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The Role of The Crown Prosecution Service

The Crown Prosecution Service is the government department responsible for prosecuting criminal cases investigated by the police in England and Wales.

As the principal prosecuting authority in England and Wales, we are responsible for:

  • advising the police on cases for possible prosecution
  • reviewing cases submitted by the police
  • determining any charges in more serious or complex cases
  • preparing cases for court
  • presenting cases at court

Find out more about the role of the Crown Prosecution Service

Sexual Offences

The Sexual Offences Act 2003 updated the law, much of which dated back to 1956.

The main provisions of the Act include the following:

  • Rape is widened to include oral penetration
  • Significant changes to the issue of consent
  • Specific offences relating to children under 13, 16 and 18
  • Offences to protect vulnerable persons with a mental disorder
  • Other miscellaneous offences
  • Strengthening the notification requirements and providing new civil preventative orders

Find out more about how we prosecute sexual offences

CPS team wins award for historic rape convictions

05/11/2007

Prosecutors, Police and forensic scientists today won a national Justice Award* for pioneering work in investigating and prosecuting historic rape cases.

Since 2003, the Metropolitan Police, Crown Prosection Service and Forensic Science Service have worked together on pioneering techniques to investigate unsolved 'cold case' rape cases. These have been often horrific 'stranger rapes' between 1987 and 1995.

Special casework lawyer Claire Ward, from CPS London said:

"None of this could work if the relationships within the team weren't as good as they are. Because the CPS is involved at an early stage we can help investigators see all the arguments defence lawyers are likely to raise in advance. It's an honour to receive such a prestigious award for partnership working. Simply being a finalist was an honour."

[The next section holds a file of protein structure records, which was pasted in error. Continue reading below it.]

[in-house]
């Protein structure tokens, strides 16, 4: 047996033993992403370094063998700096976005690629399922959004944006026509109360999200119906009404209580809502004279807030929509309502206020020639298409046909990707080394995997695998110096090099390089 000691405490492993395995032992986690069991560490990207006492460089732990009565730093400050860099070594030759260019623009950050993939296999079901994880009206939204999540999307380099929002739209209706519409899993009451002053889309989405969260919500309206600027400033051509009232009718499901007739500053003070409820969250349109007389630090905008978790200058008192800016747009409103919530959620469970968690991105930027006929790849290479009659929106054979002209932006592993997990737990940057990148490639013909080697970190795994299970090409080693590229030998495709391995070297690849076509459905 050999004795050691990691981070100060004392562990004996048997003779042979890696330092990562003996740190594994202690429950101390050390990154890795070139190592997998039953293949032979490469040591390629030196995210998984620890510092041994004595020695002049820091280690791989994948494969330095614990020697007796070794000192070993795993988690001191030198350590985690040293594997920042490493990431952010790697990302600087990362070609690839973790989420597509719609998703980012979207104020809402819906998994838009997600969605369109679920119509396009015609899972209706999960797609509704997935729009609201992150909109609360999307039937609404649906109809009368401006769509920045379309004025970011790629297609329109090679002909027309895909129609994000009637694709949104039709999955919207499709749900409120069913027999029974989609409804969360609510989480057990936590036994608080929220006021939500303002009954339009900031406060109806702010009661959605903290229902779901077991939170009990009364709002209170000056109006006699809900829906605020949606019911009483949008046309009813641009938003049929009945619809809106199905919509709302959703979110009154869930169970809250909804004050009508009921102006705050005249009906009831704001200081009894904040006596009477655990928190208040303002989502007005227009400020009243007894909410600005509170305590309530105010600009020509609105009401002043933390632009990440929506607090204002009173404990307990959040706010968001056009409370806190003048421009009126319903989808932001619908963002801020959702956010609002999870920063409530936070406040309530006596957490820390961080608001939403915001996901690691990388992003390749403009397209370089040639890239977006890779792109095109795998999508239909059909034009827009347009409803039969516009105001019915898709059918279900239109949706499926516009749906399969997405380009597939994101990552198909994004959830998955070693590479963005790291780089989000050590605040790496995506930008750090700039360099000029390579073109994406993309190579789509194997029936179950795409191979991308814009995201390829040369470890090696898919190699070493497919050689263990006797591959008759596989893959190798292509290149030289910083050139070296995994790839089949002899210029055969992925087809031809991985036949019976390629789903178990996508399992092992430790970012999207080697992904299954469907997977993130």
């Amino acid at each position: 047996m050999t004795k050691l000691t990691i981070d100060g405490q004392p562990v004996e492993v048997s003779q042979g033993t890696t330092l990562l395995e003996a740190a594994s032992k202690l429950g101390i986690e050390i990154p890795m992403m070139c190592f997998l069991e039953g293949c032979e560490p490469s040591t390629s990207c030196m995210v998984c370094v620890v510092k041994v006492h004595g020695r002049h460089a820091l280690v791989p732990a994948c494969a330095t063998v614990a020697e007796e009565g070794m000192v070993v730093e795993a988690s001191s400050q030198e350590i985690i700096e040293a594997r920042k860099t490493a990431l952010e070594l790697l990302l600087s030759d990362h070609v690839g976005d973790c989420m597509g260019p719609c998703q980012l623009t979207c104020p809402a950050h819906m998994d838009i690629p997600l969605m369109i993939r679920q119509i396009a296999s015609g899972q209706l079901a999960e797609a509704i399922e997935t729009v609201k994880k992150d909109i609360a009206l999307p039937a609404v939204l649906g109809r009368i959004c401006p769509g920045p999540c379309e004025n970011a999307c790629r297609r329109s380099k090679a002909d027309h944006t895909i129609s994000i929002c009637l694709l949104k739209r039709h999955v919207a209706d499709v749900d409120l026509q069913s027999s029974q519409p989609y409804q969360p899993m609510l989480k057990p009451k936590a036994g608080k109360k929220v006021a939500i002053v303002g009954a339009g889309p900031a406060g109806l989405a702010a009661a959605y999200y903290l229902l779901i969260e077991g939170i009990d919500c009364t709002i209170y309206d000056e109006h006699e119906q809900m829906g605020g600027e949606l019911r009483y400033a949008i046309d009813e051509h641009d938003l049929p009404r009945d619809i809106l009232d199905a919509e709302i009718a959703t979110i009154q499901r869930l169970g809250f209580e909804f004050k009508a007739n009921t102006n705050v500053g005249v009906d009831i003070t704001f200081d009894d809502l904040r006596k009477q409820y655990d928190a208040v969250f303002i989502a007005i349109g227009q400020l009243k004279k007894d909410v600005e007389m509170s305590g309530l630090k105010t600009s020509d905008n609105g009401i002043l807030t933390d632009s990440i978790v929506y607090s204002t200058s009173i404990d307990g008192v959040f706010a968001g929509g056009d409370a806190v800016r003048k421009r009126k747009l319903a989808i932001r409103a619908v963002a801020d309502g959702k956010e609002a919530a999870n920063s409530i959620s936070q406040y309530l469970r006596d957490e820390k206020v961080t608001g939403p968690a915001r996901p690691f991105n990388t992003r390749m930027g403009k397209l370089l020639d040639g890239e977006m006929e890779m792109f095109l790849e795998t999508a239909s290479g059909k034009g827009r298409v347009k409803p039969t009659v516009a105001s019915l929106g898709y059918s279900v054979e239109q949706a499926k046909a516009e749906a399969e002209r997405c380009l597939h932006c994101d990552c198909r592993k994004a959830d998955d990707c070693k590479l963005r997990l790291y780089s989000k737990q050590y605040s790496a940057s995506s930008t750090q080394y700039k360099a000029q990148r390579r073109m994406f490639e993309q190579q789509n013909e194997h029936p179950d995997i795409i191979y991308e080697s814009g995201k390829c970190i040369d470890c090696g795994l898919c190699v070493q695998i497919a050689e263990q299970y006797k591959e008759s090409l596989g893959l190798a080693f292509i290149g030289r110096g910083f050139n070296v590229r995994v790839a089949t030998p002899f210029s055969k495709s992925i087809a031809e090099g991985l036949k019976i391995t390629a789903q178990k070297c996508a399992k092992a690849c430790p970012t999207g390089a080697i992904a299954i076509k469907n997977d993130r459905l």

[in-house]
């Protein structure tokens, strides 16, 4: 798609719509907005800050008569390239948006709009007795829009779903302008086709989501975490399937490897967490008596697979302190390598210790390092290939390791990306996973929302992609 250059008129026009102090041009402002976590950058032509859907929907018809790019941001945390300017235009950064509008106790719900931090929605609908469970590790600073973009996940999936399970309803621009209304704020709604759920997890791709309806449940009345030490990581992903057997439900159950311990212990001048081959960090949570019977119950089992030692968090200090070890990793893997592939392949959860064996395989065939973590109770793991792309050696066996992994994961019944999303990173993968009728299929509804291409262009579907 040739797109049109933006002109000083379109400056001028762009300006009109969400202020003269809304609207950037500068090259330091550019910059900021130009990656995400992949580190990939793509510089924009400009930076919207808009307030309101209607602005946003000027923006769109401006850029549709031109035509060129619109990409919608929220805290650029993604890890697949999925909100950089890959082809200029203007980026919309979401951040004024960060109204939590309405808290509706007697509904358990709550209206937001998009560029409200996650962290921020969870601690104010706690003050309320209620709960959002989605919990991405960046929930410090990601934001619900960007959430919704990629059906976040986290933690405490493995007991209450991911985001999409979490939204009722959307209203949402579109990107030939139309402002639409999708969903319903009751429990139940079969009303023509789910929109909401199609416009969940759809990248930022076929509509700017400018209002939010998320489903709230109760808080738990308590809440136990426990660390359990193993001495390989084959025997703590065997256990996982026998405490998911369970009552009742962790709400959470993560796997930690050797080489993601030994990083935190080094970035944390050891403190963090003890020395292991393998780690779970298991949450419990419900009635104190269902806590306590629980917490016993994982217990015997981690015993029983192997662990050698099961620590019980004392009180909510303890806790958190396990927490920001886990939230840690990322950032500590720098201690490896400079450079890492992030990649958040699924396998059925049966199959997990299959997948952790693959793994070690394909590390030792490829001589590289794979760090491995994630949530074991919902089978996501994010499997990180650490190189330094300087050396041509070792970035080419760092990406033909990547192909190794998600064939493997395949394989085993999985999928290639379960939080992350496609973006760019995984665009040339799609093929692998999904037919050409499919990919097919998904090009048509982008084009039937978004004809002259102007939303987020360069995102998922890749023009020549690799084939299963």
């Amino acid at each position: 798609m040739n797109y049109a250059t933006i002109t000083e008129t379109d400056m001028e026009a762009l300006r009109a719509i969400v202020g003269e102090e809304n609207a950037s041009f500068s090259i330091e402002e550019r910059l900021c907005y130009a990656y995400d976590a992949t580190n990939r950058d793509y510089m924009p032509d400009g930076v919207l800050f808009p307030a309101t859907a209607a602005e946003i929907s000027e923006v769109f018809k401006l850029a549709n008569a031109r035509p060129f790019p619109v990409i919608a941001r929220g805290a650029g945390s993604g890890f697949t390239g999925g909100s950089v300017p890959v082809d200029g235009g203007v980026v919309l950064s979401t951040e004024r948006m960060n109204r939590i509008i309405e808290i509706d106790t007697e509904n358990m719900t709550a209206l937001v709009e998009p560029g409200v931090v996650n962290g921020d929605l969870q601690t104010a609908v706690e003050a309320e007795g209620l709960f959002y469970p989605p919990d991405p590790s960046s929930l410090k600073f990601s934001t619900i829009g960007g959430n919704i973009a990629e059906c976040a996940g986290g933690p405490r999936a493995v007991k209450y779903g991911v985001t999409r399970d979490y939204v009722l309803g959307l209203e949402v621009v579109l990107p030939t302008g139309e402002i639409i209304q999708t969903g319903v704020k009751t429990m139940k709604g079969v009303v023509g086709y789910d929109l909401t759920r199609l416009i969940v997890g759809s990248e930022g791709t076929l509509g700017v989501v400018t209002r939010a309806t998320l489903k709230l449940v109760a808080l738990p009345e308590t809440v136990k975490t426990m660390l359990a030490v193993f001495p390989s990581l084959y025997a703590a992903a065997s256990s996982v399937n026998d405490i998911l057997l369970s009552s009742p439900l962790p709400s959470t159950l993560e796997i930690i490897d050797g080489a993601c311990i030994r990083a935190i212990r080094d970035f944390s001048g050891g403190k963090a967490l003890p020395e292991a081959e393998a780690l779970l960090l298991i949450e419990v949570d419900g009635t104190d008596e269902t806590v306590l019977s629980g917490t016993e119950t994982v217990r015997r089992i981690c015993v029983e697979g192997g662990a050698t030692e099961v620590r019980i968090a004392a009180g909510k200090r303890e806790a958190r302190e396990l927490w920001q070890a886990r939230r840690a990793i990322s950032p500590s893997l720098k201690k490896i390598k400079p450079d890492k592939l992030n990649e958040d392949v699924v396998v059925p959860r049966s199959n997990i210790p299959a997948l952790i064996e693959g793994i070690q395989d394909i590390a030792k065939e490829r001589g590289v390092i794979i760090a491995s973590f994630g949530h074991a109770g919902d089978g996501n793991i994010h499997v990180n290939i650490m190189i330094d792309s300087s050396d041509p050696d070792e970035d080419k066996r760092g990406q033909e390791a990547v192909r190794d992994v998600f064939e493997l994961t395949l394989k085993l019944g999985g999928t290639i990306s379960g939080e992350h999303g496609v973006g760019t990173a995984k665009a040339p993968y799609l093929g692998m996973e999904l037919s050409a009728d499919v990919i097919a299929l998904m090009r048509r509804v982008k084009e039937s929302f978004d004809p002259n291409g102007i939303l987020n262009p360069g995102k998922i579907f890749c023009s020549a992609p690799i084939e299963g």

New investigation strategies, fingerprint analysis and DNA advances have all been used. The team's first success was the case of Carl Junior Fryde, convicted in 2004 of assaulting a 77-year old woman in 1989 - and even thought the victim had since died of natural causes. Since then a further 29 men have been convcited of 62 offences in London. The team's conviction rate is 82 per cent.

  1. Media enquiries to CPS Press Office on 020 7710 6088.
  2. *The Justice Awards is a national scheme to recognise the diverse work done by those working within the Criminal Justice System (CJS). Further information and a list of finalists and winners can be found at www.cjsonline.gov.uk/justiceawards.
  3. CJS practioners across England and Wales nominated teams and individuals who made outstanding contributions to delivering justice. The winners were then selected by senior ministers and officials.
  4. The Justice Awards is run by the Office for Criminal Justice Reform which reports trilaterally to the Home Secretary, the Lord Chancellor and the Attorney General. The judging panel includes the aforementioned as well as other high level practitioners across the Criminal Justice System.
  5. The Justice Awards ceremony was held on Monday 5 November 2005 at the Merchant Taylors Hall in Threadneedle Street, City of London.